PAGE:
But then people are purchasing something in addition to the object, they are buying prestige. However, when they buy, they don’t look for the highest price they can pay for it, they shop for the lowest price (unless they are also buying bragging rights).

            “..or in stock markets, where a higher price can signal higher
            potential future returns.”

            Speculative investments are done in hopes of a higher return. Stock purchasers are aiming to buy at what they believe is the lower price over time. Nobody wants to buy stocks at the peak price, and if they guess wrong and do so, they take it as a loss.

            This is not the same thing as buying goods and services for consumption…which is what supply/demand curves are about.

          • Dawson Steele

            I agree with you that traditional economics is more a religion than a science, but it seems to me that whatever one thinks of government, the idea that there is, or ever could be, a scenario where “markets function without the steel fist of government interventions” doesn’t seem realistic in this age. Whether it’s formal government regulation or informal horse trading and lobbying, money and politics and markets are hopelessly intertwined, and you’d be hard pressed to find any politicians or business leaders willing to separate them (because this is precisely how a vast majority of elites preserve their wealth and influence). I’m not getting involved in the debate between you and Unlearning Economics, but I think your side comment is actually a more relevant topic to discuss. To me, one of the great shortcomings of economic theory is that it’s just that — theory. Practicalities can be ignored in favor of modeling or writing the perfect journal article, and the result is a less helpful map for both individuals and society at large.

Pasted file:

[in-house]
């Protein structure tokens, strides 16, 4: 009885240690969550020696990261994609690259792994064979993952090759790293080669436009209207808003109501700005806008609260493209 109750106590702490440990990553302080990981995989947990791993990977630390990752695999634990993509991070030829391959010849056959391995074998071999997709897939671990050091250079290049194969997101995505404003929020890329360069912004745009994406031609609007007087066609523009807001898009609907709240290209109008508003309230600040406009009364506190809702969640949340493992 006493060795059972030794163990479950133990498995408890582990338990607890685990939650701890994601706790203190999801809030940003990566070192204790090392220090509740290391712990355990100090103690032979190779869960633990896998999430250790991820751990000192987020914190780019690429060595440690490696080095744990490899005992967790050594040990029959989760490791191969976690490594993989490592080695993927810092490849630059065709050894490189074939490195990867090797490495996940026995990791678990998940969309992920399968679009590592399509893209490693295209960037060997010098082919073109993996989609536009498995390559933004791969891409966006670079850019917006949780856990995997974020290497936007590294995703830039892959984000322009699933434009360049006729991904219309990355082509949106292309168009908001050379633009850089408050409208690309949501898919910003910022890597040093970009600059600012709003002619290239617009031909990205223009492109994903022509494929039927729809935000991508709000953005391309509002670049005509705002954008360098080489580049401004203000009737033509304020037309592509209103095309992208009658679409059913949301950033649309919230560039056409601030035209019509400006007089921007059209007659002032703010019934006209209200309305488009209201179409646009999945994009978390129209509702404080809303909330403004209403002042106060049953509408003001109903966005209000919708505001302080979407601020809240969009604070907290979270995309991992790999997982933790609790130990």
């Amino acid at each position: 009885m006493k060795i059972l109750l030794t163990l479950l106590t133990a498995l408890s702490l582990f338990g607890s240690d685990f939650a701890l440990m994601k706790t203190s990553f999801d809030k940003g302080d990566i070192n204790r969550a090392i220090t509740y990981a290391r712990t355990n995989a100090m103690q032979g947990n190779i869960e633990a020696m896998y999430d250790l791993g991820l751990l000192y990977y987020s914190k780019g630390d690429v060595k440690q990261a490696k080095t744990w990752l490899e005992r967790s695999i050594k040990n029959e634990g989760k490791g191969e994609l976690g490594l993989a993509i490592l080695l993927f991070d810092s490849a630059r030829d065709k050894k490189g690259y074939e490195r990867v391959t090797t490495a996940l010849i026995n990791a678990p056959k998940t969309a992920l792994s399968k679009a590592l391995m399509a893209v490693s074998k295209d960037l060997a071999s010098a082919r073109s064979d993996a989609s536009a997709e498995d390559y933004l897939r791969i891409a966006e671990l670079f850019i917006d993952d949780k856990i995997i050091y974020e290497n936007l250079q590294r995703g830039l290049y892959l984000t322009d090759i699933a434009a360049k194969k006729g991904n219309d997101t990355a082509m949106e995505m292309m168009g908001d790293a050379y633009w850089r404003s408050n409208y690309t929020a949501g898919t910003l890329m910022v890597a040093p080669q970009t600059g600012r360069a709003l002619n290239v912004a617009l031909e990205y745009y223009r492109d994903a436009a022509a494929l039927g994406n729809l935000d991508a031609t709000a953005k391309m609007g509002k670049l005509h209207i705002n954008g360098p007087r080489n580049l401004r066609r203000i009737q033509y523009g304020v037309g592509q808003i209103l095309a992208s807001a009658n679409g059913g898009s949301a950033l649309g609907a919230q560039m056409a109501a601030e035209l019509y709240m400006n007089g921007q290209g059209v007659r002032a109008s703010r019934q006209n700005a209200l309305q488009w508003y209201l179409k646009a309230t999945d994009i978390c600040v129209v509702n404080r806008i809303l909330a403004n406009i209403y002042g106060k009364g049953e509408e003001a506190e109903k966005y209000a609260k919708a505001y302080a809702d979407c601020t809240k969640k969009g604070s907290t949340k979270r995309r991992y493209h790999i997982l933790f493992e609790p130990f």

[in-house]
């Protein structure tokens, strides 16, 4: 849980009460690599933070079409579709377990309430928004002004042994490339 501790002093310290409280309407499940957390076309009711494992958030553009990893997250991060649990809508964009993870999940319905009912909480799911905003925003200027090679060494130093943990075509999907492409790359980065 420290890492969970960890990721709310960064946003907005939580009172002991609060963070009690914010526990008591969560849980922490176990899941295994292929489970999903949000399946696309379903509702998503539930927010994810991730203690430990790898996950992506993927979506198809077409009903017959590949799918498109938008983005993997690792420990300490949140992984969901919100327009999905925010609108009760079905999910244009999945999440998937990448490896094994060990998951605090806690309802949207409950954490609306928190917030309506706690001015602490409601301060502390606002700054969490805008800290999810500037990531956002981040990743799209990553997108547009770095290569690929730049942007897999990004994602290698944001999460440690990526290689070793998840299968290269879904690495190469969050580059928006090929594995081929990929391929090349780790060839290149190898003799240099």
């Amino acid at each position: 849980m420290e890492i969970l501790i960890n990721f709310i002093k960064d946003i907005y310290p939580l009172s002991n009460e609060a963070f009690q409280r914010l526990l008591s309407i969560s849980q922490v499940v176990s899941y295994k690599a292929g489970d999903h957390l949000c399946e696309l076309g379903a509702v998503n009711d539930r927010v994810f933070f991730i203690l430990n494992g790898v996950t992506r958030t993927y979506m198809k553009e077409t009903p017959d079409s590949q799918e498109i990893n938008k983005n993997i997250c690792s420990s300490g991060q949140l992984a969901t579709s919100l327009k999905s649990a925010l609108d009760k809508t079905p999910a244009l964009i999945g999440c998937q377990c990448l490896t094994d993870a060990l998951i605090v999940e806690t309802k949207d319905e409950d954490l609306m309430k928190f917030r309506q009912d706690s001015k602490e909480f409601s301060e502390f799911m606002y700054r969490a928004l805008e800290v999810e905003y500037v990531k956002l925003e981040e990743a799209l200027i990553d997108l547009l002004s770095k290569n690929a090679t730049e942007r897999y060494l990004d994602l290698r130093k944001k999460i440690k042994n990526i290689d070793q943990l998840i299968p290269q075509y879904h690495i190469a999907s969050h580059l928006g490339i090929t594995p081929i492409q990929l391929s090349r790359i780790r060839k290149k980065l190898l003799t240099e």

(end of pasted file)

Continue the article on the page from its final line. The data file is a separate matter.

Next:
• Unlearning Economics

            “Which is the tautology?”